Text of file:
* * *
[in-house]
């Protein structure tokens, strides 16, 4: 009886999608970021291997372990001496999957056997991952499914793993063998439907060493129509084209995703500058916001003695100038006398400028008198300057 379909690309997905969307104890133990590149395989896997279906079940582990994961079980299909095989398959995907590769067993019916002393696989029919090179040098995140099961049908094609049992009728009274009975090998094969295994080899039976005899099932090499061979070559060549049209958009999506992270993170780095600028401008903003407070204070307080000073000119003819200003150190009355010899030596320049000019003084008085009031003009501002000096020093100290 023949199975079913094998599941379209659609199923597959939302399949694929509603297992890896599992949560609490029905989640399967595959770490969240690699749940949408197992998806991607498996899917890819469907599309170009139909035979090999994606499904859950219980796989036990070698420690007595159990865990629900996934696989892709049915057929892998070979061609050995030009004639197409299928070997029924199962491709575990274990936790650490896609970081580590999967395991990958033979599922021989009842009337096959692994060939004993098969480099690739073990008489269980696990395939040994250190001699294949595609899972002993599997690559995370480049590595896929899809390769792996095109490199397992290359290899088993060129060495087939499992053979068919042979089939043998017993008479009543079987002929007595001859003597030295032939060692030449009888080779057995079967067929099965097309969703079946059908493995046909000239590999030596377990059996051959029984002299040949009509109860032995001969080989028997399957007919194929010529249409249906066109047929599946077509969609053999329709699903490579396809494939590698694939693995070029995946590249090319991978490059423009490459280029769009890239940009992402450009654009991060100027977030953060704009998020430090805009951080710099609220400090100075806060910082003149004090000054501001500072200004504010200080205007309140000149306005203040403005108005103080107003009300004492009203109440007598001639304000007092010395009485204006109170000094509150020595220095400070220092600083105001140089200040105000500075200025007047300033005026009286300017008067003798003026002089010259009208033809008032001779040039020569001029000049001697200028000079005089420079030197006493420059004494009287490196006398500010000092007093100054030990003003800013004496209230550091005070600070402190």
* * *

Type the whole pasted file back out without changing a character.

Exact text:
[in-house]
């Protein structure tokens, strides 16, 4: 009886999608970021291997372990001496999957056997991952499914793993063998439907060493129509084209995703500058916001003695100038006398400028008198300057 379909690309997905969307104890133990590149395989896997279906079940582990994961079980299909095989398959995907590769067993019916002393696989029919090179040098995140099961049908094609049992009728009274009975090998094969295994080899039976005899099932090499061979070559060549049209958009999506992270993170780095600028401008903003407070204070307080000073000119003819200003150190009355010899030596320049000019003084008085009031003009501002000096020093100290 023949199975079913094998599941379209659609199923597959939302399949694929509603297992890896599992949560609490029905989640399967595959770490969240690699749940949408197992998806991607498996899917890819469907599309170009139909035979090999994606499904859950219980796989036990070698420690007595159990865990629900996934696989892709049915057929892998070979061609050995030009004639197409299928070997029924199962491709575990274990936790650490896609970081580590999967395991990958033979599922021989009842009337096959692994060939004993098969480099690739073990008489269980696990395939040994250190001699294949595609899972002993599997690559995370480049590595896929899809390769792996095109490199397992290359290899088993060129060495087939499992053979068919042979089939043998017993008479009543079987002929007595001859003597030295032939060692030449009888080779057995079967067929099965097309969703079946059908493995046909000239590999030596377990059996051959029984002299040949009509109860032995001969080989028997399957007919194929010529249409249906066109047929599946077509969609053999329709699903490579396809494939590698694939693995070029995946590249090319991978490059423009490459280029769009890239940009992402450009654009991060100027977030953060704009998020430090805009951080710099609220400090100075806060910082003149004090000054501001500072200004504010200080205007309140000149306005203040403005108005103080107003009300004492009203109440007598001639304000007092010395009485204006109170000094509150020595220095400070220092600083105001140089200040105000500075200025007047300033005026009286300017008067003798003026002089010259009208033809008032001779040039020569001029000049001697200028000079005089420079030197006493420059004494009287490196006398500010000092007093100054030990003003800013004496209230550091005070600070402190």